During a clinical trial over a lengthy period of time, it can be desirable to monitor treatment effects as well as tracking safety issues. "Interim analysis" or "early stopping" procedures are used to interpret the accumulating information during a clinical trial. There may be a variety of practical reasons for terminating a clinical trial at an early stage. Some of these are overlapping:
- Treatments are found to be convincingly different,
- Treatments are found to be convincingly not different,
- Side effects or toxicity are too severe to continue treatment, relative to the potential benefits,
- The data are of poor quality,
- Accrual is too slow to complete the study in a timely fashion,
- Definitive information is available from outside the study, making the trial unnecessary or unethical, this is also related to the next item...
- The scientific questions are no longer important because of other developments,
- Adherence to the treatment is unacceptably poor, preventing an answer to the basic question,
- Resources to perform the study are lost or no longer available, and/or
- The study integrity has been undermined by fraud or misconduct.
This lesson will look examine different methods or guidelines that can be used to help decide whether or not to terminate a clinical trial in progress.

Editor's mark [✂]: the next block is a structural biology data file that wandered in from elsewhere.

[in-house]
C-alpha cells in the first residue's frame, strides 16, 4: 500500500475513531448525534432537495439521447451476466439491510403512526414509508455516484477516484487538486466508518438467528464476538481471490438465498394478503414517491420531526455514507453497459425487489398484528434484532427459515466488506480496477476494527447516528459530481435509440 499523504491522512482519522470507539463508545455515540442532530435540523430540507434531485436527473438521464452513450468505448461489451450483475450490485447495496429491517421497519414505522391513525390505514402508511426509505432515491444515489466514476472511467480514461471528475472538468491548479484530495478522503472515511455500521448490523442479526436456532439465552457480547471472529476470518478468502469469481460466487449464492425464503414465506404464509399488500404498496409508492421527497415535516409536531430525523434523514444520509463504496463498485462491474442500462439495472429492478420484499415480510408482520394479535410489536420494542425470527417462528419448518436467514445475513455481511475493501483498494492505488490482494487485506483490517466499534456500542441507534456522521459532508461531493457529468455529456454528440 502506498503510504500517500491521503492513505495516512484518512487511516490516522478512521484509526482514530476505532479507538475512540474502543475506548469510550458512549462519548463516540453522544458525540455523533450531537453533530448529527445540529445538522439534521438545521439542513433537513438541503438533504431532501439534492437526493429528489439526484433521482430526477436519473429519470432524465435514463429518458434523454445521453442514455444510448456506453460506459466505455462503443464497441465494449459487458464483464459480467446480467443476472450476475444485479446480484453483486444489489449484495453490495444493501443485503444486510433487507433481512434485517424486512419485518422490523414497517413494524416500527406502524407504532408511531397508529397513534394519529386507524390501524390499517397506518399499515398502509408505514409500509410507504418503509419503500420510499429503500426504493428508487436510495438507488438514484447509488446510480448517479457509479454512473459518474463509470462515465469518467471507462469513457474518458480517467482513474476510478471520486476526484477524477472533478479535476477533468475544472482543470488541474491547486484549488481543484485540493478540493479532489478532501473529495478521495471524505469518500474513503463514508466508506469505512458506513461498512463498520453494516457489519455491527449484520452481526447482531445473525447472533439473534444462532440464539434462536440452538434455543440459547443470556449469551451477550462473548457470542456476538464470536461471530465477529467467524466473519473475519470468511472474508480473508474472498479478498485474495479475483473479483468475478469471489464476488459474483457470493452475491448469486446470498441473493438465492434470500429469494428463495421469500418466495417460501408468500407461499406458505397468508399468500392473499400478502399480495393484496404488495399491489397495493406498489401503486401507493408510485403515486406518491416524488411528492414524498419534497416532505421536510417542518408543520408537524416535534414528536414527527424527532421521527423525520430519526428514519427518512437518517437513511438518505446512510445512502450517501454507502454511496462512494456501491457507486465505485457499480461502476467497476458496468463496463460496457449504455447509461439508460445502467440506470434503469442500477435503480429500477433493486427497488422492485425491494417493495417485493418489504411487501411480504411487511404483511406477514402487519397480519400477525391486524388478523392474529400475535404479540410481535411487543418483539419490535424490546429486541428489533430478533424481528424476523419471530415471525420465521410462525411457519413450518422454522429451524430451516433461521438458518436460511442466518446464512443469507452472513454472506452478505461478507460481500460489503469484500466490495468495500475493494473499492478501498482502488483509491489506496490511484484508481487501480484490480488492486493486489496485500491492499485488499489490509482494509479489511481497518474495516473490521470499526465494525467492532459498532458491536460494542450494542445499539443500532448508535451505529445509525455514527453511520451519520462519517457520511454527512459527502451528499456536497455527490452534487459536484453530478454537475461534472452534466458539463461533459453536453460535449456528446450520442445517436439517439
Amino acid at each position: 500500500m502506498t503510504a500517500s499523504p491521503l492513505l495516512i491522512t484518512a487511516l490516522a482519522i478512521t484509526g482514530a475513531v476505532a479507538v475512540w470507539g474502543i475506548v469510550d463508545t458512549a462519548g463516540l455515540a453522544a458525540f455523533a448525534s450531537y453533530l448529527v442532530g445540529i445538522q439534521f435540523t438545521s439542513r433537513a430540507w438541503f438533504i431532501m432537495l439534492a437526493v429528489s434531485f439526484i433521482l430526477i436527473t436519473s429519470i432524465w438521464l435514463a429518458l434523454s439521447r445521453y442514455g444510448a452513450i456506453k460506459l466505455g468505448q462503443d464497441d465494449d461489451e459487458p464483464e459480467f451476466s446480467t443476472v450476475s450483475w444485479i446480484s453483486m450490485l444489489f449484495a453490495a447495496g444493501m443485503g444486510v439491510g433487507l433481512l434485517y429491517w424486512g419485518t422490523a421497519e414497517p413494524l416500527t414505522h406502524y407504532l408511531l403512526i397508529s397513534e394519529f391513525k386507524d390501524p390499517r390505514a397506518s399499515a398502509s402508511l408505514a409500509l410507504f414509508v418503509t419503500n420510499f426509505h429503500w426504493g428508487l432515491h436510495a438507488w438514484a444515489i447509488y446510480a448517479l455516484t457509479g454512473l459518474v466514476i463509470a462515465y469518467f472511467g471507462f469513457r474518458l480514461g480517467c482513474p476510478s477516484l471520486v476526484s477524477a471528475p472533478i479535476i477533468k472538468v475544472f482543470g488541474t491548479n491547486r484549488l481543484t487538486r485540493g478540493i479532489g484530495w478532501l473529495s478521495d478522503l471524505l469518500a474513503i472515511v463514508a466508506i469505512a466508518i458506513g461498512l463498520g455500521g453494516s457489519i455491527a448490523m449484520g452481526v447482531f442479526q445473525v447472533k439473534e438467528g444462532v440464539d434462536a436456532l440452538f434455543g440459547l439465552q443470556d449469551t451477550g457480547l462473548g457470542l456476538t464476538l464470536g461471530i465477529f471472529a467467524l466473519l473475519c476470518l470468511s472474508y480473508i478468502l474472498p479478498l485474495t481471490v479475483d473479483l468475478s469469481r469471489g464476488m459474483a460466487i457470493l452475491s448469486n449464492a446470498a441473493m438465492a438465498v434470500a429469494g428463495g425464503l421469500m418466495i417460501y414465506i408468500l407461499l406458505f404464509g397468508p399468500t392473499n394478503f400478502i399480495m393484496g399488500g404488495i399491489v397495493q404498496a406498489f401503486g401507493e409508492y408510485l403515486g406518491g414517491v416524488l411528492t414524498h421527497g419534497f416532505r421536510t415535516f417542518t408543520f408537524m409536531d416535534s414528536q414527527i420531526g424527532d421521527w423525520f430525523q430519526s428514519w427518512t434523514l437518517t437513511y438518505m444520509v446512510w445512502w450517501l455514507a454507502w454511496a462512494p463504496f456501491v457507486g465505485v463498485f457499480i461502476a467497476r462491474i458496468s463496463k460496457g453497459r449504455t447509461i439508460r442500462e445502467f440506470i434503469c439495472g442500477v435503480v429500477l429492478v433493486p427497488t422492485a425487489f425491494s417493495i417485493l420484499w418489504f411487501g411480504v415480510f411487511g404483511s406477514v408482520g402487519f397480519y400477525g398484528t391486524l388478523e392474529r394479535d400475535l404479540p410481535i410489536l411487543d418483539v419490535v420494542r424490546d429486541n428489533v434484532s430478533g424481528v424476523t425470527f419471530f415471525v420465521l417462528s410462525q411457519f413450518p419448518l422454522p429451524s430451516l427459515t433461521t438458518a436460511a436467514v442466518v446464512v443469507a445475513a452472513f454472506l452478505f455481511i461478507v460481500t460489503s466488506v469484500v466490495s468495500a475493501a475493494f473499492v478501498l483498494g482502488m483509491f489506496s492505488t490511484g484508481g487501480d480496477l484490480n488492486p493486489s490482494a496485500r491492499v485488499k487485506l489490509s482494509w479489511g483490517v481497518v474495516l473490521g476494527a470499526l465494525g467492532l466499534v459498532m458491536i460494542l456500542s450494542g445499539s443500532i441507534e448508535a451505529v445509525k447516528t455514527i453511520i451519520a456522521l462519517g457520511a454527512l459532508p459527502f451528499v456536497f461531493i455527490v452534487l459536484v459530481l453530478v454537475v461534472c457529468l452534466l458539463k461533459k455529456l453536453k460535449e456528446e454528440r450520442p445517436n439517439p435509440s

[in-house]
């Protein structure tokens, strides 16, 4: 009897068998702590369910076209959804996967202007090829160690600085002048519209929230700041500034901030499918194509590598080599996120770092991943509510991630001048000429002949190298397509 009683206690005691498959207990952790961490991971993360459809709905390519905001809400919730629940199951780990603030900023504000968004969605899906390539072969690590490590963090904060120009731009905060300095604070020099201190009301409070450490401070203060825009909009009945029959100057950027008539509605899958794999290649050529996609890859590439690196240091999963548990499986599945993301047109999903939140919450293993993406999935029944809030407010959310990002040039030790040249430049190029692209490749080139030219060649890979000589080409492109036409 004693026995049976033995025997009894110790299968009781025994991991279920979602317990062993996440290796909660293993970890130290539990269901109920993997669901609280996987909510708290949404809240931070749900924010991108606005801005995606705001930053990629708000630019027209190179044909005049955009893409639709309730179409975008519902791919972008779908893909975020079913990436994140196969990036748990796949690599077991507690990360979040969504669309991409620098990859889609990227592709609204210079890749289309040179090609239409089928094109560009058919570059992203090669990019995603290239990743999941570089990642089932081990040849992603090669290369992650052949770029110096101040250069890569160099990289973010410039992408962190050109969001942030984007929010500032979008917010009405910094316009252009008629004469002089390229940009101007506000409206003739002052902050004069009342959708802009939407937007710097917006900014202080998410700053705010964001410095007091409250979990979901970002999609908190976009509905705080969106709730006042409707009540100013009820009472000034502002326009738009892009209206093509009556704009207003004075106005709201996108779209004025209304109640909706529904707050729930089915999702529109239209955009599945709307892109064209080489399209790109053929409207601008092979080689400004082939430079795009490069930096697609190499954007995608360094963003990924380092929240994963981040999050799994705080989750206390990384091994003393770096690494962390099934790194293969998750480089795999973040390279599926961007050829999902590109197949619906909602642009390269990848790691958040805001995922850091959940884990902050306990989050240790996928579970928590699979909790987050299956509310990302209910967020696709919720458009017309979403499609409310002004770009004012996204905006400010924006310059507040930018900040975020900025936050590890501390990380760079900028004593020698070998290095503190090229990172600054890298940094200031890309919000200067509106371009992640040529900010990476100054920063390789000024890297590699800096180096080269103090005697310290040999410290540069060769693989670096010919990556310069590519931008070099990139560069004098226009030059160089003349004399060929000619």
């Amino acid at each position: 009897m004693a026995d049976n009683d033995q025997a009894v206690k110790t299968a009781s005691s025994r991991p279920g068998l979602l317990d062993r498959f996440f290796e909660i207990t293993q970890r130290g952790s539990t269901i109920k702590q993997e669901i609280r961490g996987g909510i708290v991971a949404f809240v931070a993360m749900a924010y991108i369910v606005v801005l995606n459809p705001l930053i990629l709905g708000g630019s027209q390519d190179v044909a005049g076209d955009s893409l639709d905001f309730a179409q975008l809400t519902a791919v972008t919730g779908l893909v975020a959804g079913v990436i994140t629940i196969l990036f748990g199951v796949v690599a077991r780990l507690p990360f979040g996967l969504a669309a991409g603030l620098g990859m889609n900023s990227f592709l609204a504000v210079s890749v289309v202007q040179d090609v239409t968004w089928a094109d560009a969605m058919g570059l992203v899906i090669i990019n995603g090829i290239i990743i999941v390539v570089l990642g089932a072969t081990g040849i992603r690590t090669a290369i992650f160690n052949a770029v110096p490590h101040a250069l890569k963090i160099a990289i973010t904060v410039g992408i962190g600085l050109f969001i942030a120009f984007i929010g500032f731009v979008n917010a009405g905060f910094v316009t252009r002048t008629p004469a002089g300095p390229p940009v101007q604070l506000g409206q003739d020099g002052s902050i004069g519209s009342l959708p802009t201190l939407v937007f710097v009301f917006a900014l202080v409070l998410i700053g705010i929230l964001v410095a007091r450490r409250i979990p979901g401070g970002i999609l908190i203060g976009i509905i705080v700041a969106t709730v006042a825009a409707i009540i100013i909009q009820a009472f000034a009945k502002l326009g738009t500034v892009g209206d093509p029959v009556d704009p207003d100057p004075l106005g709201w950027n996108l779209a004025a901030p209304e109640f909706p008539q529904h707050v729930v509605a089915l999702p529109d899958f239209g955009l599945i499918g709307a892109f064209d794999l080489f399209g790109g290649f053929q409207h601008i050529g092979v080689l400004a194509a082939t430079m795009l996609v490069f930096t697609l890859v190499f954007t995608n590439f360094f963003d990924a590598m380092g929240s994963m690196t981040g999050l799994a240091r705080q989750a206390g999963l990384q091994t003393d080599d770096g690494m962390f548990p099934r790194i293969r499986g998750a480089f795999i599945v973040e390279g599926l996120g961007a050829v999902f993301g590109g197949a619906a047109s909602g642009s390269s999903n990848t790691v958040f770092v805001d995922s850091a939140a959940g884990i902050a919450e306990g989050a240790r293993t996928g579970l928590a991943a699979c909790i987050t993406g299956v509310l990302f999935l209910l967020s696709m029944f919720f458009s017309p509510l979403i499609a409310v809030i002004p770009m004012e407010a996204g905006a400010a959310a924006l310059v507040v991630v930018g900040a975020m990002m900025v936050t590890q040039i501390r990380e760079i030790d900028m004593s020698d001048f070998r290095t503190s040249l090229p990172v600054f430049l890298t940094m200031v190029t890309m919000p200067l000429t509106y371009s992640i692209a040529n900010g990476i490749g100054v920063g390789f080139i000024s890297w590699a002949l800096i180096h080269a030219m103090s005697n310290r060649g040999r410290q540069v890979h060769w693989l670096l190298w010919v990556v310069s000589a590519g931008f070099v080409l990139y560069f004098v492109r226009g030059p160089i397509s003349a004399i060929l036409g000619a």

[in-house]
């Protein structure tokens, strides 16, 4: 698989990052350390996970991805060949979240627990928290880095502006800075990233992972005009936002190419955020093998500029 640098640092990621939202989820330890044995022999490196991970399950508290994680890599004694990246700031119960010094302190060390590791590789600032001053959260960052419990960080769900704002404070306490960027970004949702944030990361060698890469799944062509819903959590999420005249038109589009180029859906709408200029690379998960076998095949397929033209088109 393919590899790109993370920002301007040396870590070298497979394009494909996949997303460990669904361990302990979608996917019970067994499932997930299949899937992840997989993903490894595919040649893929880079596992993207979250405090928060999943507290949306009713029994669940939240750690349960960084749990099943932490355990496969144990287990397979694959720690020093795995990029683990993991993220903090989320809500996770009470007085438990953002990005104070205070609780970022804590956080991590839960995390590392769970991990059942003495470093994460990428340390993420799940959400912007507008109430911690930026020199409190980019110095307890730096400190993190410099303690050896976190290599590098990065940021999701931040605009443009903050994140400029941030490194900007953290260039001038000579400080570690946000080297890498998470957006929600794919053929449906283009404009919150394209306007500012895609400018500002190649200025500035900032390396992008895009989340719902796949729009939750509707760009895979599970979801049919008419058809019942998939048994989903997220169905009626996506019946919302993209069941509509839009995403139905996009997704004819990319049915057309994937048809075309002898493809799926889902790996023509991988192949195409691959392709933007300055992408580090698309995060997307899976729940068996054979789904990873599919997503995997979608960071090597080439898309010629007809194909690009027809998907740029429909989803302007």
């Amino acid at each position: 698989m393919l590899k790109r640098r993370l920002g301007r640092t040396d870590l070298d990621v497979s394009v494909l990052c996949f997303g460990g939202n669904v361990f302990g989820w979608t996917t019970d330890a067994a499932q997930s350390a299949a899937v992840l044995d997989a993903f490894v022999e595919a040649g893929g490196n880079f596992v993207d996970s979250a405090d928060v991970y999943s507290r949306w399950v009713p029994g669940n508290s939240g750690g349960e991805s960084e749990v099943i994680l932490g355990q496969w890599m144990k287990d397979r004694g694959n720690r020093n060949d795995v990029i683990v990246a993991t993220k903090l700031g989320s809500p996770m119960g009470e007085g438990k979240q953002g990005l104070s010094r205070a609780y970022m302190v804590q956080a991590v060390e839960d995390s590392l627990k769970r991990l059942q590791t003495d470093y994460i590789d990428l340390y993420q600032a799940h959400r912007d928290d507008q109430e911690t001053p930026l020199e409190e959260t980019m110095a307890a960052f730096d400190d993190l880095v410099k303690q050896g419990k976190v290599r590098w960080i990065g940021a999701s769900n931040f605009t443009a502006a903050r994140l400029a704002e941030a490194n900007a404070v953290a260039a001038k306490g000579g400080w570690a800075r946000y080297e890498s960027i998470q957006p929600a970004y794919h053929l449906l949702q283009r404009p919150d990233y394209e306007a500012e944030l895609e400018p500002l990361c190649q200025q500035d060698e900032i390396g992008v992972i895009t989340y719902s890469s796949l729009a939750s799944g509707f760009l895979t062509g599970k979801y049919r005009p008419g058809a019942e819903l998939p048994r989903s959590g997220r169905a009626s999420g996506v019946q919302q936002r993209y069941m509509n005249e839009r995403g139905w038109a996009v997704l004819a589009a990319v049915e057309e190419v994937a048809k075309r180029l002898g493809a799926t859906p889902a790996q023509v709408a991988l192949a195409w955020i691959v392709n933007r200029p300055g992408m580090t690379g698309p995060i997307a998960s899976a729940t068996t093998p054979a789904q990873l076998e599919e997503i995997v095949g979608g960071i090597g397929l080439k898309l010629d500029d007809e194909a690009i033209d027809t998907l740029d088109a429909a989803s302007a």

- Differentiate between valid and invalid reasons for interim analyses and early termination of a trial.
- Identify characteristics of a sound plan for interim analysis.
- Understand the theoretical framework for a likelihood based interim analysis.
- Compare and contrast the Bayesian approach to analysis with the frequentist approach.
- Recognize the general effects of the choice the prior on the posterior probability distribution from a Bayesian analysis.
- Compare α spending functions for 3 group sequential methods for interim analysis.
- Comment on the use of a group sequential method in a published statistical analysis.
- Recognize a futility assessment and define conditional power.
- List topics that should be covered in an interim report to an IRB.
- List the advantages and disadvantages of a DSMB and describe who might compose the DSMB.
- List the issues of concern to a DSMB in a typical clinical study.
DeMets DL, Lan KK, 1994, Interim analysis: The alpha spending function approach, Statistics in Medicine 13: 1341-1352.
Ellenberg, SS. Fleming, TR. DeMets, DL. 2002, Data Monitoring Committees in Clinical Trials, New York, NY: Wiley.
Piantadosi, Steven. (2005) Treatment Effects Monitoring. In: Piantadosi Steven. Clinical Trials: A Methodologic Perspective. 2nd ed. Hobaken, NJ: John Wiley and Sons, Inc.
Pocock, S.J. 1983 Clinical Trials: A Practical Approach. Chichester: John Wiley and Sons.